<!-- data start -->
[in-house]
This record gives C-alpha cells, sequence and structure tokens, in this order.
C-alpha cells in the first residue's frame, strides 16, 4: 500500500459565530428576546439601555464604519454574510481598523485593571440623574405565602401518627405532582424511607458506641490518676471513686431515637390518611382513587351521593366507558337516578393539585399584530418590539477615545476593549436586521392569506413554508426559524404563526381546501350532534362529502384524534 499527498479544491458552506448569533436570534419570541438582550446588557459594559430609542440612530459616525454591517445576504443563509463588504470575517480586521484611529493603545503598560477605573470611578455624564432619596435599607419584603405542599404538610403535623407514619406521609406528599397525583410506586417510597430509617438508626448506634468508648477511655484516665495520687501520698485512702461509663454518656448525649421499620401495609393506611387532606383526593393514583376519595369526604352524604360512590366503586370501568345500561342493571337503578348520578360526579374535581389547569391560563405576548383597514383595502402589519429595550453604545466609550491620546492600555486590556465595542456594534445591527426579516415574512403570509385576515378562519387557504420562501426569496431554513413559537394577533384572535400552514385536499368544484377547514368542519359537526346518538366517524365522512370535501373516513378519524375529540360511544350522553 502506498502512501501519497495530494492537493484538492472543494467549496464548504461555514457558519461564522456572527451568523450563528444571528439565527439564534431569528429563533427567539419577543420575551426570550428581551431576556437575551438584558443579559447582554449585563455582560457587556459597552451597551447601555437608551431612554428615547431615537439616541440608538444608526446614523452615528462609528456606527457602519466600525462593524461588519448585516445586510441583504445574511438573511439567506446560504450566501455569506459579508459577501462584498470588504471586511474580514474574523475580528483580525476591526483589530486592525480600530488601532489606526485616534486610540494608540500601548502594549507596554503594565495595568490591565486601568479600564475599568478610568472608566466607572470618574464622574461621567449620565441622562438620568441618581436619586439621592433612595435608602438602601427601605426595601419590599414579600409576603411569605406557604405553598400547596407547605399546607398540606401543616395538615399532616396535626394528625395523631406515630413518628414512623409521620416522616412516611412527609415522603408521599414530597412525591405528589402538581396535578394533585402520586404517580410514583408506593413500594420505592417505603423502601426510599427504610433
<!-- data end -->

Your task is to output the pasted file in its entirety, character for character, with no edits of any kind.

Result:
[in-house]
This record gives C-alpha cells, sequence and structure tokens, in this order.
C-alpha cells in the first residue's frame, strides 16, 4: 500500500459565530428576546439601555464604519454574510481598523485593571440623574405565602401518627405532582424511607458506641490518676471513686431515637390518611382513587351521593366507558337516578393539585399584530418590539477615545476593549436586521392569506413554508426559524404563526381546501350532534362529502384524534 499527498479544491458552506448569533436570534419570541438582550446588557459594559430609542440612530459616525454591517445576504443563509463588504470575517480586521484611529493603545503598560477605573470611578455624564432619596435599607419584603405542599404538610403535623407514619406521609406528599397525583410506586417510597430509617438508626448506634468508648477511655484516665495520687501520698485512702461509663454518656448525649421499620401495609393506611387532606383526593393514583376519595369526604352524604360512590366503586370501568345500561342493571337503578348520578360526579374535581389547569391560563405576548383597514383595502402589519429595550453604545466609550491620546492600555486590556465595542456594534445591527426579516415574512403570509385576515378562519387557504420562501426569496431554513413559537394577533384572535400552514385536499368544484377547514368542519359537526346518538366517524365522512370535501373516513378519524375529540360511544350522553 502506498502512501501519497495530494492537493484538492472543494467549496464548504461555514457558519461564522456572527451568523450563528444571528439565527439564534431569528429563533427567539419577543420575551426570550428581551431576556437575551438584558443579559447582554449585563455582560457587556459597552451597551447601555437608551431612554428615547431615537439616541440608538444608526446614523452615528462609528456606527457602519466600525462593524461588519448585516445586510441583504445574511438573511439567506446560504450566501455569506459579508459577501462584498470588504471586511474580514474574523475580528483580525476591526483589530486592525480600530488601532489606526485616534486610540494608540500601548502594549507596554503594565495595568490591565486601568479600564475599568478610568472608566466607572470618574464622574461621567449620565441622562438620568441618581436619586439621592433612595435608602438602601427601605426595601419590599414579600409576603411569605406557604405553598400547596407547605399546607398540606401543616395538615399532616396535626394528625395523631406515630413518628414512623409521620416522616412516611412527609415522603408521599414530597412525591405528589402538581396535578394533585402520586404517580410514583408506593413500594420505592417505603423502601426510599427504610433